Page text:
New US Swim Star Maya DiRado Starts with Silver, and Retirement Is Just Ahead

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New US Swim Star Maya DiRado Starts with Silver, and Retirement Is Just Ahead
Clive Rose/Getty Images
Maya DiRado's personal record in the 400 individual medley was good for silver on Saturday night in Rio.

The USA’s Maya DiRado swam her heart out Saturday night, going faster than ever before in the grueling 400-meter individual medley. But even though DiRado swam the race of her life, she was nowhere near the winner, Hungary’s Katinka Hosszu, who absolutely obliterated the world record.

All of which was perfectly fine with DiRado, who proved it’s possible to wear a gold-medal smile even when the color of one’s medal is silver.

DiRado beamed when interviewed poolside on NBC afterward. It was the look of someone who’s happily winding up her Olympic career shortly after it starts and leaving the sport on her own terms.

“It’s unbelievable,” DiRado said. “I had so much fun in that race.”

It’s hard to think of anyone having fun in the 400 IM, the four-stroke test that’s known as “the decathlon of swimming.”

But for those who have tracked DiRado’s rapid rise the last two years, it’s easy to imagine the swell of pride she felt when she slid into second place for keeps during the second leg, the backstroke, and kept on motoring to the finish.

ODD ANDERSEN/Getty Images
Katinka Hosszu (left) set a world record in defeating DiRado.

That was validation for the game plan DiRado has followed since finishing second in the 400 IM at the 2015 World Championships. She went all in on training for the 2016 Olympics and vowed to accept the outcome as her swim finale no matter what, with no looking back.

DiRado, raised in the Sonoma County wine country of northern California, had no interest in becoming a vintage Olympian.

Making her first Olympic team at the age of 23 defines her as a late bloomer, at least in swimming. But she also is willing to make an early exit, and she believes her all-or-nothing commitment to Rio made her a faster swimmer, as she told Barry Svrluga of the Washington Post before the Olympics:

Part of the reason why I am swimming so well is knowing that I have a hard stop date, and so it’s so much easier to be excited about all of this and give it everything I have when I know that this is my last go-through. I don’t think that’s a sign that I need to keep swimming. I think it’s a sign that my preparation this year has been really good—and that I’m ready to move on to something new.

That something new is a job as a business analyst in Atlanta for McKinsey & Company, a management consulting firm. And if it seems like DiRado is rushing off just when she’s hitting a peak, well, that’s pretty much her style.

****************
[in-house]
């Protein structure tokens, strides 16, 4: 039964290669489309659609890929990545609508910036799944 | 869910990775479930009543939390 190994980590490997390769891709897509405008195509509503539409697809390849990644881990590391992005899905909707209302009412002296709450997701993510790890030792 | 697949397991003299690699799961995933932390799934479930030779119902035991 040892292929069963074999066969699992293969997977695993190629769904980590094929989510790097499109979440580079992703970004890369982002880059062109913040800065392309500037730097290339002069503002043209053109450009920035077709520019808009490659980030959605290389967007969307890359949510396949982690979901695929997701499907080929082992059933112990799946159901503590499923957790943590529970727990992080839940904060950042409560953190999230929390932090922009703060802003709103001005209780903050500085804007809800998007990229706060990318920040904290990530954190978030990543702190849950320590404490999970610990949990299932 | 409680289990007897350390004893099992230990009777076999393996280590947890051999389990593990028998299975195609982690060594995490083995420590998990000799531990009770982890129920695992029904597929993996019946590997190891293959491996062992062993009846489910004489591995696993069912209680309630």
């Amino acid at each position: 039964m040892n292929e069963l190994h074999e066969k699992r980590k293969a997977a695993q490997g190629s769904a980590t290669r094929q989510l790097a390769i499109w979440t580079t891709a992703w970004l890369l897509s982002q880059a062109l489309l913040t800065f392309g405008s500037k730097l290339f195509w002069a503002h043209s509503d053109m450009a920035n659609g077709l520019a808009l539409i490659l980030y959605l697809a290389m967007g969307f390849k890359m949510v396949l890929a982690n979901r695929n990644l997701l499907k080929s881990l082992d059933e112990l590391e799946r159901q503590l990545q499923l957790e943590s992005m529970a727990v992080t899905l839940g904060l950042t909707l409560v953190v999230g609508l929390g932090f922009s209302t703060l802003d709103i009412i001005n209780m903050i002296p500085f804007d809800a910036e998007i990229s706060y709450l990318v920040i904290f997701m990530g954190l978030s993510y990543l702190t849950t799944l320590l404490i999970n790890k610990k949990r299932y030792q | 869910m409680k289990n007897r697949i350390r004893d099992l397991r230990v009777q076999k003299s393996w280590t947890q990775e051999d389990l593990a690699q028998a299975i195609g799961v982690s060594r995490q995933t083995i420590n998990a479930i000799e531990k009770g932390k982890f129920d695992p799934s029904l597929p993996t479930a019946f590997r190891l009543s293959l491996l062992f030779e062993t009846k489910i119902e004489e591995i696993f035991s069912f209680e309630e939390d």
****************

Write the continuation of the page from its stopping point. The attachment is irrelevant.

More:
She skipped second grade and was 13 when she started high school. At 15, she registered a perfect score in math on the SAT. At 17, she was enrolled at Stanford. There, she met husband and three-time NCAA swimming champion Rob Andrews, whom she married last year.

By making her next fast-track move, is she passing up a chance for Olympic gold as a future seasoned veteran?

Maybe. She still has two events remaining in Rio, the 200 IM and the 200 backstroke. But even if she doesn’t win in either of those, there would be no guarantee she’d win gold at Tokyo’s 2020 Summer Olympics after four more long years of training.

Hosszu was unbeatable Saturday, winning in 4:26.36, taking more than two seconds off the previous world record, and beating runner-up DiRado by nearly five seconds.

“That’s a crazy record,” DiRado told NBC, who finished in 4:31.15. “We never thought it would fall, and she crushed it. So hats off to her.”

But four years ago in London, when Hosszu was an equally heavy favorite, she bombed out and didn’t win a single medal.

Similarly, the USA’s Elizabeth Beisel became a strong contender for the 2016 Games after she took the 400 IM silver as a 19-year-old in London. She came to Rio with two Olympics' worth of experience. But that sterling pedigree wasn’t enough to put the reigning silver medalist back on the podium Saturday night. She finished sixth.

GABRIEL BOUYS/Getty Images
DiRado gets a hug from 2012 silver medalist Elizabeth Beisel.

DiRado, who said it felt like her brain was starting to “atrophy” during the nonstop training for Rio, wasn’t willing to commit to four more years for a proposition that iffy. There are no guarantees for any athlete who tries to put together a four-year plan for world dominance, one more reason for her decision to put down an all-or-nothing bet on Rio.

So no, DiRado doesn’t get to join the short but impressive list of American women who made their mark as gold medalists in the 400 IM: Donna de Varona, who won when the event made its Olympic debut in 1964 and later went on to a career in sports broadcasting. Claudia Kolb, who won by 20 meters in 1968, in what The Complete Book of the Olympics says was the most decisive victory in women’s swimming in 40 years. Tracy Caulkins, whose chances for multiple medals at the 1980 Moscow Games were wiped out by the U.S. boycott, finally got her first Olympic gold in 1984’s 400 IM. And Janet Evans, who made the event the first of her four gold-medal performances in 1988.

But DiRado will go down as the one who had no problem hanging up her Speedo and goggles and moving on to life outside the pool. 

 

Tom Weir covered 15 Olympics (seven Summer, eight Winter) as a columnist for USA Today.

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